Something both parties can agree on: “No Labels” is lame

Yet what’s most disturbing about No Labels is that its centrist, no doubt well-intentioned leaders seem utterly clueless about why Americans of all labels are angry: the realization that both parties are bought off by special interests who game the system and stack it against the rest of us. Indeed, No Labels itself is another manifestation of this syndrome. Its two prime movers are a political consultant, Mark McKinnon, a veteran of the Bush and McCain campaigns known for slick salesmanship; and a fund-raiser, Nancy Jacobson, who, along with her husband, the pollster and corporate flack Mark Penn, helped brand the Hillary Clinton presidential campaign as a depository for special-interest contributions.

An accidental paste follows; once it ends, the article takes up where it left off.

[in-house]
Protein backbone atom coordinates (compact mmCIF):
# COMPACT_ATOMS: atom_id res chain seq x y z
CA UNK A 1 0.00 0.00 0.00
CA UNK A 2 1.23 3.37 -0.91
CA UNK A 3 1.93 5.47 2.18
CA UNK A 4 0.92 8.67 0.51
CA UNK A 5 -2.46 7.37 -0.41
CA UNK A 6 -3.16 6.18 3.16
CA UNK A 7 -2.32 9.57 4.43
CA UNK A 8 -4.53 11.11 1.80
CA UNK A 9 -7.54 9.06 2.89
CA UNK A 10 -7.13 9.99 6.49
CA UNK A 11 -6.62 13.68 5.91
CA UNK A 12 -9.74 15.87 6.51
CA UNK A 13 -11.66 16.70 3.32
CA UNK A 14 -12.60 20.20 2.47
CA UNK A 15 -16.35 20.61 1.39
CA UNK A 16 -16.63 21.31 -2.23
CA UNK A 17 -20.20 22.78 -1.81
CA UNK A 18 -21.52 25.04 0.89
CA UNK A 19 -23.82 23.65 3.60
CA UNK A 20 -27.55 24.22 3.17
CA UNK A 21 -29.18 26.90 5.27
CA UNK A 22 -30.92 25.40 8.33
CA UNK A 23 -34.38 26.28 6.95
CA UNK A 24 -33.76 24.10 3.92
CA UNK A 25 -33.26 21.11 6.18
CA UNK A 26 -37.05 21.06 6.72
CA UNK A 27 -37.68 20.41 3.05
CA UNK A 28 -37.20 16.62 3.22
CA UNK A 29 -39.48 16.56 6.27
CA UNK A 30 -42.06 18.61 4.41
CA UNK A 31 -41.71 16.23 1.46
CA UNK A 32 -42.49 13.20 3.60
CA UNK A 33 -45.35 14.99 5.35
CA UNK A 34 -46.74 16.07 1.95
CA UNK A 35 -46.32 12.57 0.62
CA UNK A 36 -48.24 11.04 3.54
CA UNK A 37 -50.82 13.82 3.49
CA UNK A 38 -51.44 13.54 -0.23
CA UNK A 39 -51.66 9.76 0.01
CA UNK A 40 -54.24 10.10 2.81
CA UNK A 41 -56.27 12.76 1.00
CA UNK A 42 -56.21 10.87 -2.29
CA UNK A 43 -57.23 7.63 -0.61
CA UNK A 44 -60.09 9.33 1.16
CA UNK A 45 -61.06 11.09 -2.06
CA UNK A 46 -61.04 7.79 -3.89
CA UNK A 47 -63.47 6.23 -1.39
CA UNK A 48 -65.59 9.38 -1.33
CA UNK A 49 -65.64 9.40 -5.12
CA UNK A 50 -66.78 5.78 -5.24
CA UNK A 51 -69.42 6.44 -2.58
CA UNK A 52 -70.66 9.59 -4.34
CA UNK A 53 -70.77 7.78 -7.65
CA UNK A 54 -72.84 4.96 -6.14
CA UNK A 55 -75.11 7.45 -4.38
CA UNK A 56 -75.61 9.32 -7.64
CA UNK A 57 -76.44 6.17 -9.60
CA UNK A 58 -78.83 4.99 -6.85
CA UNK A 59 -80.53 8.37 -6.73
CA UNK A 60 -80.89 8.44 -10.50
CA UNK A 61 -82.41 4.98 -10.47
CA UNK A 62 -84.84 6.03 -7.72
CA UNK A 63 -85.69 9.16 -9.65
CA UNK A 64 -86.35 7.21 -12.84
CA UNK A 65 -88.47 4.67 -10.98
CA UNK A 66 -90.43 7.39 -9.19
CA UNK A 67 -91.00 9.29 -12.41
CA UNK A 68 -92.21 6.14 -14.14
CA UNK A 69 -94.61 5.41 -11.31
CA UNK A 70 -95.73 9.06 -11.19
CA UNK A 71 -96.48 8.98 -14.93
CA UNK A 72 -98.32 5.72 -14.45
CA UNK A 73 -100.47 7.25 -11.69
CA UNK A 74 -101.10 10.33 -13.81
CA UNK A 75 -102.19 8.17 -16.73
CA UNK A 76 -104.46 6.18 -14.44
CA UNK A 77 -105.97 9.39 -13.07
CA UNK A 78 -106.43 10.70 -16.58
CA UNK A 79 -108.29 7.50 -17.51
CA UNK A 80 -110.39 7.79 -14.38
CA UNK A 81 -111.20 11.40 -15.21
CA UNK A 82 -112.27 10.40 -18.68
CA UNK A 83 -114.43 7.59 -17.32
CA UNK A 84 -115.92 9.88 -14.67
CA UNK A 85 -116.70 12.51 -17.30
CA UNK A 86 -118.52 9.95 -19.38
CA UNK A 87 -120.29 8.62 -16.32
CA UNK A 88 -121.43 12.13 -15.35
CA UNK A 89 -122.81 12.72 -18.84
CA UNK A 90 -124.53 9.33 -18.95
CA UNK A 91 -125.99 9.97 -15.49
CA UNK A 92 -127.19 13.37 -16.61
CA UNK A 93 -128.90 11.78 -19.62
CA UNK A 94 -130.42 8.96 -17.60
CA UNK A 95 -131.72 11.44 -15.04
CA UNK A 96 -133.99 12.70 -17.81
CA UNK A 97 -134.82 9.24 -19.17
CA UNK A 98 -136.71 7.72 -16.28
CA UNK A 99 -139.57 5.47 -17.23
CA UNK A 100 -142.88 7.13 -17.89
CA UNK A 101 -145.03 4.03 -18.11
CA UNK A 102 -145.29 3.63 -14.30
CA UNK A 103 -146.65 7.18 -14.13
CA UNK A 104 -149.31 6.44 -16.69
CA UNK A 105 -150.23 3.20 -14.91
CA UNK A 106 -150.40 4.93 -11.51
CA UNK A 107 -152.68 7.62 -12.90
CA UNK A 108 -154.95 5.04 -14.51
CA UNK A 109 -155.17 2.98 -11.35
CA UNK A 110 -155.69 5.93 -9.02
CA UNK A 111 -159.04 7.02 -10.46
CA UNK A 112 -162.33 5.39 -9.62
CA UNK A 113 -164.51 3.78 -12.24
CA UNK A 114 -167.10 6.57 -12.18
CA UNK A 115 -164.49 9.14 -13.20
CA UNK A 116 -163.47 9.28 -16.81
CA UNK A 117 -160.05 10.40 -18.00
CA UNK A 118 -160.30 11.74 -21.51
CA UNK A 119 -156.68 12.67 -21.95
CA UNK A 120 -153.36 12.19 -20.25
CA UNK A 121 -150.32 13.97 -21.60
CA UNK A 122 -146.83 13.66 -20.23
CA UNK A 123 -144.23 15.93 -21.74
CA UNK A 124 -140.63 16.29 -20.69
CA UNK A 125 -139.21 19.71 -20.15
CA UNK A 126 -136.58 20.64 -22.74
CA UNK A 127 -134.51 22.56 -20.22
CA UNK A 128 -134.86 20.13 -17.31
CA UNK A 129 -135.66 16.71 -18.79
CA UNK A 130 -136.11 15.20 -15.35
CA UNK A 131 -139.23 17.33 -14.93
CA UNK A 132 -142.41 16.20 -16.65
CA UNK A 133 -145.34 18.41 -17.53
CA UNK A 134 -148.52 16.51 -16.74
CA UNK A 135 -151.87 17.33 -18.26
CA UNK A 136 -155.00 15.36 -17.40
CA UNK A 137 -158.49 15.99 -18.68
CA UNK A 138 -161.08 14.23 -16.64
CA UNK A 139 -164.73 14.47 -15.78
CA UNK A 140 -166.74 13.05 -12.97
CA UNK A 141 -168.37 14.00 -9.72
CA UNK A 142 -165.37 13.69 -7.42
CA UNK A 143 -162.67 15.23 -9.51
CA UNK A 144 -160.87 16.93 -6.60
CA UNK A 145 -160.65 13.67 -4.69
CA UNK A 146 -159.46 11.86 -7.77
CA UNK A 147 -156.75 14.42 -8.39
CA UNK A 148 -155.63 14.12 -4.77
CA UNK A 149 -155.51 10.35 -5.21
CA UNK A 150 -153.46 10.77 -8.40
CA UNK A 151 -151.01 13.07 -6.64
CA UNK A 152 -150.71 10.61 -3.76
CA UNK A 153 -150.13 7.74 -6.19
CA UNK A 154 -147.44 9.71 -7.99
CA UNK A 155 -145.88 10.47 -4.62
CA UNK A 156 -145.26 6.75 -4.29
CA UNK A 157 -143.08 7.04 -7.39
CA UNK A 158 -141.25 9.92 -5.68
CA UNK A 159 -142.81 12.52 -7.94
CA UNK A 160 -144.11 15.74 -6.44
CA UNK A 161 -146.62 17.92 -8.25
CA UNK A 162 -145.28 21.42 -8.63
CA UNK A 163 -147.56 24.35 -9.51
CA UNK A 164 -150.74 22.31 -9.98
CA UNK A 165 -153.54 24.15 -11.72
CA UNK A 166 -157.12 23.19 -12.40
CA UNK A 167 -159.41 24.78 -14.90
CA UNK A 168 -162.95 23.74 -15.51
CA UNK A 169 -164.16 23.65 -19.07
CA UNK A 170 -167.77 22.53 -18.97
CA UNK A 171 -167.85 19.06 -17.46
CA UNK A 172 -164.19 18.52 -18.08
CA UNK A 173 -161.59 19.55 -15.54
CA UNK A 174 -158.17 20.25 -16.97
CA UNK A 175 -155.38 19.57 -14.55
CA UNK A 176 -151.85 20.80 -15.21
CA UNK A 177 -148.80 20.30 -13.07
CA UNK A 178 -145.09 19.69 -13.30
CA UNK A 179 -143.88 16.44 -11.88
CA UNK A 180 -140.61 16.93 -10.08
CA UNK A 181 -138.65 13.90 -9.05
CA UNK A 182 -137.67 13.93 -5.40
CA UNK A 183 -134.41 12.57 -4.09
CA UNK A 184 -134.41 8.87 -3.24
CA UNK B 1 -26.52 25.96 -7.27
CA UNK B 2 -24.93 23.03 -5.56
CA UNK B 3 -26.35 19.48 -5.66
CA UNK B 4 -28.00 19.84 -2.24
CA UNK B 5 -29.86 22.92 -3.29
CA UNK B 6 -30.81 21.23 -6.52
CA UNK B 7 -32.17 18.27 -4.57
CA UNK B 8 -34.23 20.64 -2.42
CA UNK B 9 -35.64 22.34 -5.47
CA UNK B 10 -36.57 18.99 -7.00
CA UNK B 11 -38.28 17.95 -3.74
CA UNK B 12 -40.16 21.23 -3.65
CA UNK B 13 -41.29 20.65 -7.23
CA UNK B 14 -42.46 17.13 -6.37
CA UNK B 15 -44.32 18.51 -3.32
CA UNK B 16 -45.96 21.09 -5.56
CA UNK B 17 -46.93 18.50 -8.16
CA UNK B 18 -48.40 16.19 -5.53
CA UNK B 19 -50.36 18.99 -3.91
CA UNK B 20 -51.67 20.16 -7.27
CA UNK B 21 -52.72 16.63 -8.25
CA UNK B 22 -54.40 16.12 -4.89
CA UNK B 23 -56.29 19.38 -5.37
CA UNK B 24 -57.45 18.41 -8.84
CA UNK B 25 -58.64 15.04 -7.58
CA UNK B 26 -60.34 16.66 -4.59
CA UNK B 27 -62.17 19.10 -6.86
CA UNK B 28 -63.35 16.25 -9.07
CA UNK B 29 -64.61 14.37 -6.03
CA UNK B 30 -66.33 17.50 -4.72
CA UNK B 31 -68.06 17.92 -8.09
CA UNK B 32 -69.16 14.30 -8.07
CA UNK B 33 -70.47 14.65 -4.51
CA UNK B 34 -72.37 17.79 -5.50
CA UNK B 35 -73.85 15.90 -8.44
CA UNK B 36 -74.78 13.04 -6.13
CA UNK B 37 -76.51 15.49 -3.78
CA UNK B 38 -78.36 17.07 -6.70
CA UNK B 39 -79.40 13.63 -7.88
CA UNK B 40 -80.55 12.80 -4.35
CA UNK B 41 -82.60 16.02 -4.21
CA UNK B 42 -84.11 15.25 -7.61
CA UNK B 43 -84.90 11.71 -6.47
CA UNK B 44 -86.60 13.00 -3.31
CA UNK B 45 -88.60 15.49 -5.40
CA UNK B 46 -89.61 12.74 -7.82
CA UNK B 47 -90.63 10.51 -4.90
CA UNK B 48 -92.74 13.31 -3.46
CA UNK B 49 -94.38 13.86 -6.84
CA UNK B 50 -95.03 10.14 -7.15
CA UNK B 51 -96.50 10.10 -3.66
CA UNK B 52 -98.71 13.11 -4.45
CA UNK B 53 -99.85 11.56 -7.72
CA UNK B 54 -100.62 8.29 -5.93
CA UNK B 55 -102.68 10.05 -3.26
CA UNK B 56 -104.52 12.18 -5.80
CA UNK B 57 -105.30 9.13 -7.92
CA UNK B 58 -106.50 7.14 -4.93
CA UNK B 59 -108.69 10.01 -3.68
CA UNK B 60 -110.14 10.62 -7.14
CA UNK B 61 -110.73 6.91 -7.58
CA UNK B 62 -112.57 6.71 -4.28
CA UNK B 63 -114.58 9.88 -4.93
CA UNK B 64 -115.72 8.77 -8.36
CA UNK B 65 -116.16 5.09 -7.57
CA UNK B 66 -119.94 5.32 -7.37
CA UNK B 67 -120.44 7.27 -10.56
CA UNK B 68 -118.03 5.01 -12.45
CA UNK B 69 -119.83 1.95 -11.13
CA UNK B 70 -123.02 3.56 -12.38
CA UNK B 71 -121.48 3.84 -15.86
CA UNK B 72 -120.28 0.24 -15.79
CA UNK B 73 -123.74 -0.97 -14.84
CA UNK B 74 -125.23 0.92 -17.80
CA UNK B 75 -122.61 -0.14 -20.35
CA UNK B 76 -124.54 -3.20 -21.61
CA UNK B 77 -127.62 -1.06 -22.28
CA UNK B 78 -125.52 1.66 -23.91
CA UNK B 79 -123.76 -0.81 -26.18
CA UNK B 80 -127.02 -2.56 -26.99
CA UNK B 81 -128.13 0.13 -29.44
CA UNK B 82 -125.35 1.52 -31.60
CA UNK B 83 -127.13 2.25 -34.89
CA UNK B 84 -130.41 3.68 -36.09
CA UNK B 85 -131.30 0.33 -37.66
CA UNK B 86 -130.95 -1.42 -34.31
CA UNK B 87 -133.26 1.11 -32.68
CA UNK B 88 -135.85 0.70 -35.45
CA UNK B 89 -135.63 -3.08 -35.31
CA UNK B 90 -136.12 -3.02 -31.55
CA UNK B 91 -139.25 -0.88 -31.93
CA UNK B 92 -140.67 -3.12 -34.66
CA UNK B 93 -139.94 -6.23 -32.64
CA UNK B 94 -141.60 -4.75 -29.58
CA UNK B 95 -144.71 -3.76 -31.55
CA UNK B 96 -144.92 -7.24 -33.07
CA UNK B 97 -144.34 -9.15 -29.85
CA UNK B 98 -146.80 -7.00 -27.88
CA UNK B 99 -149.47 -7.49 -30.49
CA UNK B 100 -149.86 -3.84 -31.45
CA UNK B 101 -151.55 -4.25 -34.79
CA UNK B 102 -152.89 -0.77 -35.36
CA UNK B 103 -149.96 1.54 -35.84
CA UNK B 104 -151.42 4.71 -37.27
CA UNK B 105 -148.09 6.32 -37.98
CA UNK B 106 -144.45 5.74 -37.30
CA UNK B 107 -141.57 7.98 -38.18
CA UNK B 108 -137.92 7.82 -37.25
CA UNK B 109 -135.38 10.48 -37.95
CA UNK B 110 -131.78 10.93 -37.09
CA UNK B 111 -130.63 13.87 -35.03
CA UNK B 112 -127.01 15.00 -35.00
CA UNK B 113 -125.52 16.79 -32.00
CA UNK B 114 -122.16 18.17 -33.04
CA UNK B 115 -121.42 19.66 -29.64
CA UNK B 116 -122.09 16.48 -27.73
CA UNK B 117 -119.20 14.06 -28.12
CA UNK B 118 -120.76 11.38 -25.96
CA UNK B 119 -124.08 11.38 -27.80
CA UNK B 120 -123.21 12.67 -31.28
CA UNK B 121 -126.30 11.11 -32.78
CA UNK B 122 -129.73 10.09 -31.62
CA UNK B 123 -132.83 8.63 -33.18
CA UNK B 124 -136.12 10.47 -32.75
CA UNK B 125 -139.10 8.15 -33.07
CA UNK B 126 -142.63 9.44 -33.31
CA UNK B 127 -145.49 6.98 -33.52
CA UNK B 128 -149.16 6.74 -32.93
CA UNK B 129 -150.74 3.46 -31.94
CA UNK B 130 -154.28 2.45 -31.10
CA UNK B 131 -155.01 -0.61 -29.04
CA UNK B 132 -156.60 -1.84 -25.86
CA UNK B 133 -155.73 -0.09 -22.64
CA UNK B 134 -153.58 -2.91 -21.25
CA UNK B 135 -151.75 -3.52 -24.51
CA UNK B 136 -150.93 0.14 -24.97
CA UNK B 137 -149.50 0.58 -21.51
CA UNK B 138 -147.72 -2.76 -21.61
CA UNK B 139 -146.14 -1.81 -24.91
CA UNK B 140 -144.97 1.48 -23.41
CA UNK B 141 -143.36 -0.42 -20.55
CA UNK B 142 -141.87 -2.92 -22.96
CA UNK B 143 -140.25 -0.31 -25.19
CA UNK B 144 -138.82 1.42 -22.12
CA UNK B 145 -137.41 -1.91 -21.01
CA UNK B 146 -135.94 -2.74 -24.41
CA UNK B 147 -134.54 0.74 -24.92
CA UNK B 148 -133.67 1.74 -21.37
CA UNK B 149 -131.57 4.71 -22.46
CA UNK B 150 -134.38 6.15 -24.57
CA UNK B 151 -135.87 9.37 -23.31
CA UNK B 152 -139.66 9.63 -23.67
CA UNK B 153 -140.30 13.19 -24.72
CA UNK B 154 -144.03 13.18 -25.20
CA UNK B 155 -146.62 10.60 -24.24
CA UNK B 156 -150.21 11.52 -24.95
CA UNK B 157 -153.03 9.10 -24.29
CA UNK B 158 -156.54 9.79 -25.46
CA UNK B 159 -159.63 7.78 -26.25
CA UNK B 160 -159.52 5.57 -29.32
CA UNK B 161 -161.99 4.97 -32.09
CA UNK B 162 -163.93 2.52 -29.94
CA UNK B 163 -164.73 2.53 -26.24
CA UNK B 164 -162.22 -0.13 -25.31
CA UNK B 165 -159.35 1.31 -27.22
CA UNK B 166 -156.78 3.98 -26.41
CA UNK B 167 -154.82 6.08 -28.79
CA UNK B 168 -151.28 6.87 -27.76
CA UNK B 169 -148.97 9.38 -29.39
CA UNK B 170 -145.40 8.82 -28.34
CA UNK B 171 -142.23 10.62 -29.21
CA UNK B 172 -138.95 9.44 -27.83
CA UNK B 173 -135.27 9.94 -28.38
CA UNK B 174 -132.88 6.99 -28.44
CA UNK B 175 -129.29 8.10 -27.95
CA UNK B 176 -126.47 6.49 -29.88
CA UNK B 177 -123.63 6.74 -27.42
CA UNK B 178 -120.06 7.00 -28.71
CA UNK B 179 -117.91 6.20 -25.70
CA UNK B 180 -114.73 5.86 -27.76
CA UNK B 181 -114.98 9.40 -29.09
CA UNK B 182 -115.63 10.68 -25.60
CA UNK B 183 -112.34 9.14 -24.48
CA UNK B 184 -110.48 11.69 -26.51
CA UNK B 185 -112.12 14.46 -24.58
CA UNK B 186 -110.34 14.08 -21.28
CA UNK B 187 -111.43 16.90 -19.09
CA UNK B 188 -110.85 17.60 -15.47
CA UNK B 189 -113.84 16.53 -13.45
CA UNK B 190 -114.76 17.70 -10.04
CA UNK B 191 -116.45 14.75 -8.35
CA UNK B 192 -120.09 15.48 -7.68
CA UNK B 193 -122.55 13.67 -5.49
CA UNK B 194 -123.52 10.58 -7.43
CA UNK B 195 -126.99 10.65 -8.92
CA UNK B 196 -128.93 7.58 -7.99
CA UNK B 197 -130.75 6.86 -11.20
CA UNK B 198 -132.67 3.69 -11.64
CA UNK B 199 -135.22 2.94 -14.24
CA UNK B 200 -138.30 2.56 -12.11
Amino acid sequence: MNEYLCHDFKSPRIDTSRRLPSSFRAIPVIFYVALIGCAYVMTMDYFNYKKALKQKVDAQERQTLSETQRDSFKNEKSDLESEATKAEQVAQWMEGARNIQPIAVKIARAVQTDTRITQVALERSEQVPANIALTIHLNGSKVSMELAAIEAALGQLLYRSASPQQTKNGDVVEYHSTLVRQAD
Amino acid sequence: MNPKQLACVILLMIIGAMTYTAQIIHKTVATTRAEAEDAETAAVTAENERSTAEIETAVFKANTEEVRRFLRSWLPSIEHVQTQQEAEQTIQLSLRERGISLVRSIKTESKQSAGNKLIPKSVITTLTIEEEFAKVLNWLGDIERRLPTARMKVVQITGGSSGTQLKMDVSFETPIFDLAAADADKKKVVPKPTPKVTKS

No less depressing is the No Labels veneration of Evan Bayh, the Democratic senator from Indiana who decided to retire this year rather than fight for another term. For months now, Bayh has been positioning himself as a sacrificial lamb to broken Washington; when he made the rounds plugging No Labels last week, he was greeted as a martyr on MSNBC. What goes unmentioned in the Bayh morality tale is that in quitting the Senate without a fight, he became part of the problem rather than the solution: his exit facilitated the election of a high-powered corporate lobbyist, Dan Coats, as his Republican successor. Then again, Bayh’s father — another former liberal Democratic senator — is also a lobbyist. (Evan Bayh has so far been mum about his own post-Senate career plans.)